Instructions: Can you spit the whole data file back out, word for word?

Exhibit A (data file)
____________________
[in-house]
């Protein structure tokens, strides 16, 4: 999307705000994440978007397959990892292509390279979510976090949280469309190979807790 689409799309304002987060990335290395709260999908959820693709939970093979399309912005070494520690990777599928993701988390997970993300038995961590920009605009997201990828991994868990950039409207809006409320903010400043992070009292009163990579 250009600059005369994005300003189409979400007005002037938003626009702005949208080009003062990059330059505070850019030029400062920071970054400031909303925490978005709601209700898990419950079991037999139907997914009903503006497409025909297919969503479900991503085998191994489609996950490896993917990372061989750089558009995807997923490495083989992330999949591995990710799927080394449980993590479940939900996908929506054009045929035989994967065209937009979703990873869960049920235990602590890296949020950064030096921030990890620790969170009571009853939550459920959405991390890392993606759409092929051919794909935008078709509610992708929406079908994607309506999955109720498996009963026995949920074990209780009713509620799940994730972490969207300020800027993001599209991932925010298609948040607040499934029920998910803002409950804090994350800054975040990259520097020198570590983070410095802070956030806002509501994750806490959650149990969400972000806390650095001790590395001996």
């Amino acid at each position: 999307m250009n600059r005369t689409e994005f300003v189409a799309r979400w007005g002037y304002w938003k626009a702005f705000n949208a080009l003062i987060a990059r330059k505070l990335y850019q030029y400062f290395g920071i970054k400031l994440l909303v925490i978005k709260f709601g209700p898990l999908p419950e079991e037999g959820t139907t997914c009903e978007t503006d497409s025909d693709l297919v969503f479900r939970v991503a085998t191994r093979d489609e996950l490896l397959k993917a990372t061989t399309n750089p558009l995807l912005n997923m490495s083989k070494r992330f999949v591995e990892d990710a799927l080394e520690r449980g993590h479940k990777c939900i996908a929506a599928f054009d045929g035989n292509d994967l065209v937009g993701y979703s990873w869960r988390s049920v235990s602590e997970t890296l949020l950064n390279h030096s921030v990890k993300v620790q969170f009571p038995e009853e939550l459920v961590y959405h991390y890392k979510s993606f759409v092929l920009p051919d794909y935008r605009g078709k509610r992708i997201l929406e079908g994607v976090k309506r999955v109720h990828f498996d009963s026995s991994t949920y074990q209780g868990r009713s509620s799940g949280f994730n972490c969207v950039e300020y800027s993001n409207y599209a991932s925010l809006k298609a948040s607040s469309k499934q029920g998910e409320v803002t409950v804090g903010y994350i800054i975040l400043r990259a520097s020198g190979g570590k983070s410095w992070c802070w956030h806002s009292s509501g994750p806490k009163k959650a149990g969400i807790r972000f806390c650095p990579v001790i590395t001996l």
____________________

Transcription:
[in-house]
């Protein structure tokens, strides 16, 4: 999307705000994440978007397959990892292509390279979510976090949280469309190979807790 689409799309304002987060990335290395709260999908959820693709939970093979399309912005070494520690990777599928993701988390997970993300038995961590920009605009997201990828991994868990950039409207809006409320903010400043992070009292009163990579 250009600059005369994005300003189409979400007005002037938003626009702005949208080009003062990059330059505070850019030029400062920071970054400031909303925490978005709601209700898990419950079991037999139907997914009903503006497409025909297919969503479900991503085998191994489609996950490896993917990372061989750089558009995807997923490495083989992330999949591995990710799927080394449980993590479940939900996908929506054009045929035989994967065209937009979703990873869960049920235990602590890296949020950064030096921030990890620790969170009571009853939550459920959405991390890392993606759409092929051919794909935008078709509610992708929406079908994607309506999955109720498996009963026995949920074990209780009713509620799940994730972490969207300020800027993001599209991932925010298609948040607040499934029920998910803002409950804090994350800054975040990259520097020198570590983070410095802070956030806002509501994750806490959650149990969400972000806390650095001790590395001996």
């Amino acid at each position: 999307m250009n600059r005369t689409e994005f300003v189409a799309r979400w007005g002037y304002w938003k626009a702005f705000n949208a080009l003062i987060a990059r330059k505070l990335y850019q030029y400062f290395g920071i970054k400031l994440l909303v925490i978005k709260f709601g209700p898990l999908p419950e079991e037999g959820t139907t997914c009903e978007t503006d497409s025909d693709l297919v969503f479900r939970v991503a085998t191994r093979d489609e996950l490896l397959k993917a990372t061989t399309n750089p558009l995807l912005n997923m490495s083989k070494r992330f999949v591995e990892d990710a799927l080394e520690r449980g993590h479940k990777c939900i996908a929506a599928f054009d045929g035989n292509d994967l065209v937009g993701y979703s990873w869960r988390s049920v235990s602590e997970t890296l949020l950064n390279h030096s921030v990890k993300v620790q969170f009571p038995e009853e939550l459920v961590y959405h991390y890392k979510s993606f759409v092929l920009p051919d794909y935008r605009g078709k509610r992708i997201l929406e079908g994607v976090k309506r999955v109720h990828f498996d009963s026995s991994t949920y074990q209780g868990r009713s509620s799940g949280f994730n972490c969207v950039e300020y800027s993001n409207y599209a991932s925010l809006k298609a948040s607040s469309k499934q029920g998910e409320v803002t409950v804090g903010y994350i800054i975040l400043r990259a520097s020198g190979g570590k983070s410095w992070c802070w956030h806002s009292s509501g994750p806490k009163k959650a149990g969400i807790r972000f806390c650095p990579v001790i590395t001996l």